"There you have a successful corporation, in which four states possess shareholdings. And my dream concept would then be to develop, together with the staff, an employee share holding of up to 49 percent and to bring a further strategic partner on board. Either that could be GM itself. Or it could also be another auto manufacturer. Daimler would be an ideal partner, which together with Opel could then form this new company to engage in automotive manufacture, research and the like."

There is no other company where the much praised German employee share scheme is practiced more intensively than at VW, and which Ramelow now cites as a model to be emulated. For many years, corrupt board members, like personnel director Peter Hartz, state premiers, like Gerhard Schröder, IG Metall big wigs, like Jürgen Peters, and well-paid Works Council leaders, like Klaus Volkert, formed a cartel which continually demanded massive sacrifices from the workers.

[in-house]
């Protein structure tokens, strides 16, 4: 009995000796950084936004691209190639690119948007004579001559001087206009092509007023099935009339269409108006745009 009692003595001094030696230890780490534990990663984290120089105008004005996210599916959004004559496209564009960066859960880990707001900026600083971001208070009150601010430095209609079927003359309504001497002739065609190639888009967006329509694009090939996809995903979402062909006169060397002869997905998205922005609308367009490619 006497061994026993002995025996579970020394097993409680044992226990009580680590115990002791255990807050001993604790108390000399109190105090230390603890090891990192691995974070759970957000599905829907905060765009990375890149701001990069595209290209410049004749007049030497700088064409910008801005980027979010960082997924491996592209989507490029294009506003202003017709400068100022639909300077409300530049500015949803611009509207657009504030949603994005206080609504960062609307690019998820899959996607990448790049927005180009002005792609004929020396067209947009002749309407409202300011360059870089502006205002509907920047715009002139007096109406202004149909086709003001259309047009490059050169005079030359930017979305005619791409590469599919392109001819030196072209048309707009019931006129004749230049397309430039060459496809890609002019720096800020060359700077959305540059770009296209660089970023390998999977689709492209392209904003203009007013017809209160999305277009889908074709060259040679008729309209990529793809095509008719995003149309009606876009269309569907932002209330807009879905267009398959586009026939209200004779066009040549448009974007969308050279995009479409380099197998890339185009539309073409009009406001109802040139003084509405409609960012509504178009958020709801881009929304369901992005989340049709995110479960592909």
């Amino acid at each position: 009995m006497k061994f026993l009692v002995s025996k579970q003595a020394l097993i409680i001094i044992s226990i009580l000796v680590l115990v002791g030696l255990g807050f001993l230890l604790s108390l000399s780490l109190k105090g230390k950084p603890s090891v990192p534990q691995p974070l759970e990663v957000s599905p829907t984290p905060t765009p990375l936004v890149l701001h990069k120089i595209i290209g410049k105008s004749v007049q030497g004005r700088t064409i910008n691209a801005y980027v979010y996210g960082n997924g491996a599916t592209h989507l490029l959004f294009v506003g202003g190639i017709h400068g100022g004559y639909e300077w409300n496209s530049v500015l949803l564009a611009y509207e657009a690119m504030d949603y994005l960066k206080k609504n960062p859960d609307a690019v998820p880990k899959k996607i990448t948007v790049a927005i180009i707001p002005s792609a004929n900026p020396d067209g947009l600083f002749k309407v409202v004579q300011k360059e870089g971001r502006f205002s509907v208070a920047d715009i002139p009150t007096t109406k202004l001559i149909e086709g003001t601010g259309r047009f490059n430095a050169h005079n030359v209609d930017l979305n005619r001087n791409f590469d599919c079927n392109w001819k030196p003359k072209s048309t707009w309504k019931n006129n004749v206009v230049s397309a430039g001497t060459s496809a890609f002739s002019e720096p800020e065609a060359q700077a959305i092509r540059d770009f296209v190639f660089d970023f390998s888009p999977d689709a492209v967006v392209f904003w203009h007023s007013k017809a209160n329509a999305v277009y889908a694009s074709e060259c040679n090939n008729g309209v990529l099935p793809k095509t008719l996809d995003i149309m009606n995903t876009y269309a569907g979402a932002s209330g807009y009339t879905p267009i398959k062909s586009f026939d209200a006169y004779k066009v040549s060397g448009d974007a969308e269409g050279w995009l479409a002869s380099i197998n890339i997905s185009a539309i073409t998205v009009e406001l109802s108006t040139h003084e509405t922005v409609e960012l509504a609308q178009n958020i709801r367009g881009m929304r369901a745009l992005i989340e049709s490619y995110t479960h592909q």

The depth of the swamp at VW into which the "workers' representatives" sank is now well-known. Both Hartz and Volkert were found guilty of corruption by the courts. Even Germany's corporatist legal framework had never envisaged the expensive pleasure trips, including prostitutes supplied at company expense, organised at VW.

Moreover, Volkswagen itself is facing a crisis. Tens of thousands of staff have already been put on short-time working and all temporary workers are to be dismissed. And all this is done with the energetic support of the IG Metall and the VW Works Council members.

Ramelow has called for "a return to classical structures, where those who are actually responsible on a daily basis for the success of the enterprise, also participate in it and can influence the decision making."

On the basis of the Volkswagen model, it is now clear what he means by a "return to classical structures" and "influencing the decision making." With the help of the trade union bureaucracy and their Works Council members, the Social Democratic Party, the state governments and the Left Party, mechanisms are to be created at Opel enabling it to push through mass redundancies, factory closures and wage cuts.